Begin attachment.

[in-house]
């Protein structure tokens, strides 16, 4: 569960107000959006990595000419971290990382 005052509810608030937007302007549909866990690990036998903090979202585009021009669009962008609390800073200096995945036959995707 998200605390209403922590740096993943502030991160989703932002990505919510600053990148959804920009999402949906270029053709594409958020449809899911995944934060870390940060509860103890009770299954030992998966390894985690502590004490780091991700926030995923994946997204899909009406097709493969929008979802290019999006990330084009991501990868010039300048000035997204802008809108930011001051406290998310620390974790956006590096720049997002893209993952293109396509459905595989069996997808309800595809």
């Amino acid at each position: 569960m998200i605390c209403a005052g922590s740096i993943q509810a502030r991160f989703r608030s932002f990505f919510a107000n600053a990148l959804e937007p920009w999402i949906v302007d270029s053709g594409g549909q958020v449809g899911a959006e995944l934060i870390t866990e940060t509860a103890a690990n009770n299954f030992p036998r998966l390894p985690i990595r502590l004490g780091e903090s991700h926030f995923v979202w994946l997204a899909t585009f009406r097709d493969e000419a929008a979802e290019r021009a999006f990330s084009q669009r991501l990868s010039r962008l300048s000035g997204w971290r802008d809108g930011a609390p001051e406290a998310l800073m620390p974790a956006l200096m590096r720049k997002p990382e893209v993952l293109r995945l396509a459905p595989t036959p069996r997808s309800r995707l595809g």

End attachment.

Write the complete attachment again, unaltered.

[in-house]
């Protein structure tokens, strides 16, 4: 569960107000959006990595000419971290990382 005052509810608030937007302007549909866990690990036998903090979202585009021009669009962008609390800073200096995945036959995707 998200605390209403922590740096993943502030991160989703932002990505919510600053990148959804920009999402949906270029053709594409958020449809899911995944934060870390940060509860103890009770299954030992998966390894985690502590004490780091991700926030995923994946997204899909009406097709493969929008979802290019999006990330084009991501990868010039300048000035997204802008809108930011001051406290998310620390974790956006590096720049997002893209993952293109396509459905595989069996997808309800595809």
């Amino acid at each position: 569960m998200i605390c209403a005052g922590s740096i993943q509810a502030r991160f989703r608030s932002f990505f919510a107000n600053a990148l959804e937007p920009w999402i949906v302007d270029s053709g594409g549909q958020v449809g899911a959006e995944l934060i870390t866990e940060t509860a103890a690990n009770n299954f030992p036998r998966l390894p985690i990595r502590l004490g780091e903090s991700h926030f995923v979202w994946l997204a899909t585009f009406r097709d493969e000419a929008a979802e290019r021009a999006f990330s084009q669009r991501l990868s010039r962008l300048s000035g997204w971290r802008d809108g930011a609390p001051e406290a998310l800073m620390p974790a956006l200096m590096r720049k997002p990382e893209v993952l293109r995945l396509a459905p595989t036959p069996r997808s309800r995707l595809g």